The Vendor Qualification Packets contain instructions for the standard services performed by vendors, including re-keys, board-ups, debris removal, hazardous material removal, yard services, janitorial/maid services, roof tarps, pool service, snow removal, mold/water damage, and winterization/de-winterization. Duckworth Decl.¶¶ 9, 38, Exs. 6, 34–38. The VQPs also dictate insurance requirements, photo documentation specifications, pricing and invoicing procedures, timelines for completing services, and penalties for failing to comply with FAS's terms. Id. By signing, vendors attest that they will carry General Liability and Errors and Omissions (E & O) Insurance, and will list FAS as an additional insured. E.g. , 2013 VQP (Dkt. No. 155–7 at 5); 2009 VQPs (Dkt. Nos. 155–35 at 5; 155–36 at 5; 155–37 at 5); see also Insurance Requirements attached to 2009 VQP (setting specific coverage requirements)(Dkt. No. 155–18 at 16–17). The 2011 version expands these requirements, "FAS requires and you agree that you will carry general liability, errors & omissions, workers compensation, and auto insurance." 2011 VQP (Dkt. No. 155–38 at 6); see also 2013 VQP (Dkt. No. 155–7 at 5). It offers a Master E & O policy to all approved vendors. Hunter Dep. at 43:22–44:5. FAS instructs that "[v]endors are the eyes and ears at a property; therefore it is necessary that vendors report any damages, hazardous, or unsafe conditions at a property.... Failure to do so will result in the vendor's liability to correct the issues at no cost to FAS." 2013 VQP (Dkt. No. 155–39 at 5). Through the VQPs, FAS also retains the "Right to Set–Off" and vendors must agree to indemnify FAS. 2009–2013 VQPs (Dkt. Nos. 155–35 at 10; 155–36 at 10; 155–37 at 10; 155–39 at 5–6).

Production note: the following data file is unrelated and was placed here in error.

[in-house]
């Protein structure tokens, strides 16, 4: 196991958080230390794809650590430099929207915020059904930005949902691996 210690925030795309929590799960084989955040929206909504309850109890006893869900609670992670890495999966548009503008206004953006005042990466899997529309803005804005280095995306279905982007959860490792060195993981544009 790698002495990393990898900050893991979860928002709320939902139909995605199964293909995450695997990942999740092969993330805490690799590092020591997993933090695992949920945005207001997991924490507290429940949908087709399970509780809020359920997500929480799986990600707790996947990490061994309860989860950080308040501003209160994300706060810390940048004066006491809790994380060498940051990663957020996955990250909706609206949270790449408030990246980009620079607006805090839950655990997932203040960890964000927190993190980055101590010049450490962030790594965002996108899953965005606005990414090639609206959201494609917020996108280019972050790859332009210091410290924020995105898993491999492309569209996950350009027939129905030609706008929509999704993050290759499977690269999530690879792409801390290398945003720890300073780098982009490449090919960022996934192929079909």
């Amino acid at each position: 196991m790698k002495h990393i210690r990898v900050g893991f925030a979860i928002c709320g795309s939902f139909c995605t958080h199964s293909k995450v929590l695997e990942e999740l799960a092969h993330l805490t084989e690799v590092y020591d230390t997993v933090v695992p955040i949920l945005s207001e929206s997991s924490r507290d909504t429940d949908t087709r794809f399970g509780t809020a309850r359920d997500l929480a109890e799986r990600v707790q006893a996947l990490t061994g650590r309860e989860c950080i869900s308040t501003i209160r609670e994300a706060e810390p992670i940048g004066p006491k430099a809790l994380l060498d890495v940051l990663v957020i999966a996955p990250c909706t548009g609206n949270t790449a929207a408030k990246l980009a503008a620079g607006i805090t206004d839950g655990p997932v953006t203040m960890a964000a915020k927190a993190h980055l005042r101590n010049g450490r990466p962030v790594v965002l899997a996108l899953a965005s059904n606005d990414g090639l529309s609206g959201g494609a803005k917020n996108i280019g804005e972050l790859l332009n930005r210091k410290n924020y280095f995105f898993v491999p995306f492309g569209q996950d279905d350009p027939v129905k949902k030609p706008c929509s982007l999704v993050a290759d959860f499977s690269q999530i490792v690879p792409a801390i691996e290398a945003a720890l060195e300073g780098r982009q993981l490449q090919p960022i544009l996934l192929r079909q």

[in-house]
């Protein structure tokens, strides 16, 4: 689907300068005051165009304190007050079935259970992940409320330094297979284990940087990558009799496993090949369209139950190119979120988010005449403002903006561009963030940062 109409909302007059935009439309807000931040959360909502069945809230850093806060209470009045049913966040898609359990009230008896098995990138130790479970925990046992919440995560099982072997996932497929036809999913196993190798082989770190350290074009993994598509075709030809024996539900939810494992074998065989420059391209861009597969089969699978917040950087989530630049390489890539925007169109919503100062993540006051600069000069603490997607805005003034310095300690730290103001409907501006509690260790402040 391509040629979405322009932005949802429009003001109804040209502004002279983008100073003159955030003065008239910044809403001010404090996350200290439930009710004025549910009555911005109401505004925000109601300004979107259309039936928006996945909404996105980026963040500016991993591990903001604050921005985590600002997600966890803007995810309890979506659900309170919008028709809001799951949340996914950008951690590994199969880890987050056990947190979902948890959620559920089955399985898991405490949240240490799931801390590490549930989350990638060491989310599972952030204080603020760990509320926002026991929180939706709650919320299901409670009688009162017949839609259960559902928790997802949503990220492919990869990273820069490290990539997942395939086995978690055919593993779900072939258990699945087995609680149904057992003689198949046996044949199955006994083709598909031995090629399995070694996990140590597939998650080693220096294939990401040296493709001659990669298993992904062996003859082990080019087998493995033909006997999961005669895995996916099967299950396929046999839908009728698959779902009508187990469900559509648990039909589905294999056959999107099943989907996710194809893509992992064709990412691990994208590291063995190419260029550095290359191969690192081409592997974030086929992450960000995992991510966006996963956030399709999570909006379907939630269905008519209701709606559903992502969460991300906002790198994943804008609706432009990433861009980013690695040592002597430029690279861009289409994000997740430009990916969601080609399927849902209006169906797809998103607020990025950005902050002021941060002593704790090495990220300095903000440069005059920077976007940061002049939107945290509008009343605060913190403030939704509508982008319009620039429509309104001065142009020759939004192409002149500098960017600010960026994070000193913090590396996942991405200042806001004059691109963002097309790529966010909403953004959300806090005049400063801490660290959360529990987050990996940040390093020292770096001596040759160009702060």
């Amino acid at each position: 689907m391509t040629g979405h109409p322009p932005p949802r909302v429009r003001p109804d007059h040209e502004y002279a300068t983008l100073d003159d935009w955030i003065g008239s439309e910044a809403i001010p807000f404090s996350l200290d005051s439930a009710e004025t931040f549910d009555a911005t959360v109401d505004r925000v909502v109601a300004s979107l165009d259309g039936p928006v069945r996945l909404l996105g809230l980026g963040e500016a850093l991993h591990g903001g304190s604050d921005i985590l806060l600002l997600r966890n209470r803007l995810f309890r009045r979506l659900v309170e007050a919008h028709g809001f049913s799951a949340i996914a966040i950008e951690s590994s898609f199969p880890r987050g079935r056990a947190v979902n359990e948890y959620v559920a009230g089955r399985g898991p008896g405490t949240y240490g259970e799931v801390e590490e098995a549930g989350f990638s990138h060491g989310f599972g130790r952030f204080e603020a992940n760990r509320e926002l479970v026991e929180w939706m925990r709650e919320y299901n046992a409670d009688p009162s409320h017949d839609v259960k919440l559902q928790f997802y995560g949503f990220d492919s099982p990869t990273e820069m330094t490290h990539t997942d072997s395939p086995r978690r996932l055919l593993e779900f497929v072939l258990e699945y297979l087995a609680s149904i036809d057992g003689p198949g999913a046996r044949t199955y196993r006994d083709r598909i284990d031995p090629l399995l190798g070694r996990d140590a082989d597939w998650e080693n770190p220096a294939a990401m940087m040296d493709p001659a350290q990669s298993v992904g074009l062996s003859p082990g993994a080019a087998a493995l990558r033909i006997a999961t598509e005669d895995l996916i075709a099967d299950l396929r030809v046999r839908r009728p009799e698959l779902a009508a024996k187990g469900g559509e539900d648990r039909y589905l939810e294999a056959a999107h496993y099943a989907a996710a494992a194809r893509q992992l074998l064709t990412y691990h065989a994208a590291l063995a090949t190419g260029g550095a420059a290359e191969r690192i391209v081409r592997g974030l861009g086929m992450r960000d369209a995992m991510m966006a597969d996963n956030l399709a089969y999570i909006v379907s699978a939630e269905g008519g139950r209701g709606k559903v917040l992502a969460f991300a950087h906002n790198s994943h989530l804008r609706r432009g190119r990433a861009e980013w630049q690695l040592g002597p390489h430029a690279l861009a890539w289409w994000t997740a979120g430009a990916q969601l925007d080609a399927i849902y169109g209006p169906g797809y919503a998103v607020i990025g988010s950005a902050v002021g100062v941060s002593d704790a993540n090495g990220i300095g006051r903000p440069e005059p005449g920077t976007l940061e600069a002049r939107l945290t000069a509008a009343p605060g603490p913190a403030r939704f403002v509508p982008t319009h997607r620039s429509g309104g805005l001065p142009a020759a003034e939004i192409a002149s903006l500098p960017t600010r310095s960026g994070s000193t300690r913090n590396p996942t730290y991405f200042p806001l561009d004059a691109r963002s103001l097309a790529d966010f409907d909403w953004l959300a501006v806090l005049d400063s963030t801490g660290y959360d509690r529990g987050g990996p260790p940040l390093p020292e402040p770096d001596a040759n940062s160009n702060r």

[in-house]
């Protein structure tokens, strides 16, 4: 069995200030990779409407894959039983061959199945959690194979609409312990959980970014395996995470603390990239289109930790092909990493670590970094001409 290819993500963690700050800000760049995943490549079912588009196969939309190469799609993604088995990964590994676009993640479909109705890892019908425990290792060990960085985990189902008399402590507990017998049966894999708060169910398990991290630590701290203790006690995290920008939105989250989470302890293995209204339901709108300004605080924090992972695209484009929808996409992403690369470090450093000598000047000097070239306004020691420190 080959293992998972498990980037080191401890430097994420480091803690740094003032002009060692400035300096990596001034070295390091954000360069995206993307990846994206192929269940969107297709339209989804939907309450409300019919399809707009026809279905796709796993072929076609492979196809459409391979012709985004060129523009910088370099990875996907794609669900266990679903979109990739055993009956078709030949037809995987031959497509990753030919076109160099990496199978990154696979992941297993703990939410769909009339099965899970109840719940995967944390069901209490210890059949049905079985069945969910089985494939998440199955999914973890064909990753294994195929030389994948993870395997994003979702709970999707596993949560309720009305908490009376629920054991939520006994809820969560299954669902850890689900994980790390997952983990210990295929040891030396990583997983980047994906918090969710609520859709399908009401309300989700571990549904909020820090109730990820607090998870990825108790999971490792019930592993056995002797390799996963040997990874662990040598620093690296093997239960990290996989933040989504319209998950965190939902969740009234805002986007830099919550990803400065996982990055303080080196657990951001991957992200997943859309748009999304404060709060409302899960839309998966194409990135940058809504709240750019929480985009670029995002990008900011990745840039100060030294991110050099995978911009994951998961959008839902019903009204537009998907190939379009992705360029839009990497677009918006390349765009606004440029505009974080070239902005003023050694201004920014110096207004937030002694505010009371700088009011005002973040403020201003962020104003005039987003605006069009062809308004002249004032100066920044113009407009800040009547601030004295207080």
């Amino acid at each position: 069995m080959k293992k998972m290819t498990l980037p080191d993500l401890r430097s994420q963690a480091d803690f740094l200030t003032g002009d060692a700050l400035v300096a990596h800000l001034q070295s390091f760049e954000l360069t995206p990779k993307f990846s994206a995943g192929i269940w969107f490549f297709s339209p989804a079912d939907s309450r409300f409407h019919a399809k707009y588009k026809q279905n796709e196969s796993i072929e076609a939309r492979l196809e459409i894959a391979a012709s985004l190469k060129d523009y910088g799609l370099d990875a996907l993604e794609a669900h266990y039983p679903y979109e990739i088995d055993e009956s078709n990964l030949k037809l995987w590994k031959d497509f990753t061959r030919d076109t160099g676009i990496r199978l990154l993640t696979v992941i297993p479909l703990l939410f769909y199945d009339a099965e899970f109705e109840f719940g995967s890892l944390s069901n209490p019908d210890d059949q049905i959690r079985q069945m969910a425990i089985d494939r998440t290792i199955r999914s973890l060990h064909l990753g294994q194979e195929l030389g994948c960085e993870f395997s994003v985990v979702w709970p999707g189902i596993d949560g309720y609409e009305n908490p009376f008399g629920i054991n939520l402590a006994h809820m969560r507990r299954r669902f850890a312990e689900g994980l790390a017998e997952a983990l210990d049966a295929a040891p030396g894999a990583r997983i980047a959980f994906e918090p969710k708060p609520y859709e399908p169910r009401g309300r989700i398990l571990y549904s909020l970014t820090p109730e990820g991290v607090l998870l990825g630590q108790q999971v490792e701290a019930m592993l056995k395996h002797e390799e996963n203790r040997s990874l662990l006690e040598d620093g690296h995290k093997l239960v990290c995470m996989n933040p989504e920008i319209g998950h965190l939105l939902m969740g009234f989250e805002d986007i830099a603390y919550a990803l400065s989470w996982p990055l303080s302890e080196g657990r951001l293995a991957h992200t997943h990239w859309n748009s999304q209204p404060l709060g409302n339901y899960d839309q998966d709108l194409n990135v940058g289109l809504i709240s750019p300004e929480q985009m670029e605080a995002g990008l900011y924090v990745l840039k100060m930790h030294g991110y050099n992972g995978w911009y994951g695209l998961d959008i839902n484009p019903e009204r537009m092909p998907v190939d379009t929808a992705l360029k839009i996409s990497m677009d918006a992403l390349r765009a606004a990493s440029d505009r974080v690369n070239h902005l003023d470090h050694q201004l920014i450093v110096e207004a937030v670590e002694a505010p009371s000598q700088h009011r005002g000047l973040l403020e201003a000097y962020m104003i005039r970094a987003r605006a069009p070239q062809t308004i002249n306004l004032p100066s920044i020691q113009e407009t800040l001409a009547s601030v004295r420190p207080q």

The VQPs state, "A work order will be issued each time a service is needed. Please read each work order carefully. You must complete the requested services as outlined on the work order." 2009 VQP Dkt. Nos. 155–35 at 6; 155–37 at 6

Later versions of the VQP explicitly designate vendors as "independent contractors," and include additional provisions. E.g. , 2011 VQP (Dkt. No. 155–38 at 7). A Lien Provision precludes vendors from filing liens on "FAS maintained propert[ies]." Id. (Dkt. No. 155–38 at 6). A Termination Provision states, "[t]he relationship between you or your company and FAS may be terminated by either you or FAS at any time and for any reason, with or without notice." Id. (Dkt. No. 155–38 at 8). The Master Services Agreement, which FAS began using in 2014, provides an agreement term of one year, which automatically renews for one year periods, "unless either party provides thirty (30) days prior written notice of its intent to terminate the Agreement." 2014 Master Services Agreement § 11.1 (Duckworth Decl. ¶ 38.f, Ex. 39, Dkt. No. 155–40 at 8). It also includes a mutual right to terminate the agreement, with a notice provision. Id. § 11.2.